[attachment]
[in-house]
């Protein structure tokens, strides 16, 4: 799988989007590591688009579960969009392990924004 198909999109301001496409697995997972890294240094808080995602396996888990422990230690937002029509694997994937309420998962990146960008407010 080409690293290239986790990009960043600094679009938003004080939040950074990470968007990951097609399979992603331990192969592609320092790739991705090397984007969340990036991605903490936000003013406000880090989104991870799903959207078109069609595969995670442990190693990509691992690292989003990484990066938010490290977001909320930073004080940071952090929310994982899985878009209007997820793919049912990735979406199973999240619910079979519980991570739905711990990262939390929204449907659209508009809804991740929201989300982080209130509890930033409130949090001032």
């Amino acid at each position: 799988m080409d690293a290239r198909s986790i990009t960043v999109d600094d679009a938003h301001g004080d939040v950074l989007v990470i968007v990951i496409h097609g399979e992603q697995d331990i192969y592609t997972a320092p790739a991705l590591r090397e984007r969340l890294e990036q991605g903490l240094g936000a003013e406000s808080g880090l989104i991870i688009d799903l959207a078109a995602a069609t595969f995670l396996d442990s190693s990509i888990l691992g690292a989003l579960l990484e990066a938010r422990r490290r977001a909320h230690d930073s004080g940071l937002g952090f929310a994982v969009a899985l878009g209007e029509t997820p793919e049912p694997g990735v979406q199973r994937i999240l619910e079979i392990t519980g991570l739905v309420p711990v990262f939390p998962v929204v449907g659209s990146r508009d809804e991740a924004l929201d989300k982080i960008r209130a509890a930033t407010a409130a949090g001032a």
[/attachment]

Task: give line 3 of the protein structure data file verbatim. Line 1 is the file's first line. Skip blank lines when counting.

């Amino acid at each position: 799988m080409d690293a290239r198909s986790i990009t960043v999109d600094d679009a938003h301001g004080d939040v950074l989007v990470i968007v990951i496409h097609g399979e992603q697995d331990i192969y592609t997972a320092p790739a991705l590591r090397e984007r969340l890294e990036q991605g903490l240094g936000a003013e406000s808080g880090l989104i991870i688009d799903l959207a078109a995602a069609t595969f995670l396996d442990s190693s990509i888990l691992g690292a989003l579960l990484e990066a938010r422990r490290r977001a909320h230690d930073s004080g940071l937002g952090f929310a994982v969009a899985l878009g209007e029509t997820p793919e049912p694997g990735v979406q199973r994937i999240l619910e079979i392990t519980g991570l739905v309420p711990v990262f939390p998962v929204v449907g659209s990146r508009d809804e991740a924004l929201d989300k982080i960008r209130a509890a930033t407010a409130a949090g001032a």